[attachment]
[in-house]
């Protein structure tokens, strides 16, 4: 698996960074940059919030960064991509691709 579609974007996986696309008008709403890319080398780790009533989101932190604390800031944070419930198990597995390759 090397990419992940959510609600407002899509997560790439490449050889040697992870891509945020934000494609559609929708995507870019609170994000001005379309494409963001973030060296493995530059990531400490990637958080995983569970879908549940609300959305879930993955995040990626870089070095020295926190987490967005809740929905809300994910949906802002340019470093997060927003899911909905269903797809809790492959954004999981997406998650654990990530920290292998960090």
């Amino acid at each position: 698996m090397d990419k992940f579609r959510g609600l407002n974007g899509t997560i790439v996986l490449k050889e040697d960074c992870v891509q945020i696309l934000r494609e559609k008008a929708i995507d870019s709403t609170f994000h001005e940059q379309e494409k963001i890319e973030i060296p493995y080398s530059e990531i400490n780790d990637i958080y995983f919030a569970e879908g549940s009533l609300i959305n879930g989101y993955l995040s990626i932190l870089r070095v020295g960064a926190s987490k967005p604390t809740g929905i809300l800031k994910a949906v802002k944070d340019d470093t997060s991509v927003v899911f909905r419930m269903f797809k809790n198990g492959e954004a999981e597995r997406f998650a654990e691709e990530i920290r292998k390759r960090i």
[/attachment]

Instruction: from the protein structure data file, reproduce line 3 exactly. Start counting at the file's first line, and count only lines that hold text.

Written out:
């Amino acid at each position: 698996m090397d990419k992940f579609r959510g609600l407002n974007g899509t997560i790439v996986l490449k050889e040697d960074c992870v891509q945020i696309l934000r494609e559609k008008a929708i995507d870019s709403t609170f994000h001005e940059q379309e494409k963001i890319e973030i060296p493995y080398s530059e990531i400490n780790d990637i958080y995983f919030a569970e879908g549940s009533l609300i959305n879930g989101y993955l995040s990626i932190l870089r070095v020295g960064a926190s987490k967005p604390t809740g929905i809300l800031k994910a949906v802002k944070d340019d470093t997060s991509v927003v899911f909905r419930m269903f797809k809790n198990g492959e954004a999981e597995r997406f998650a654990e691709e990530i920290r292998k390759r960090i």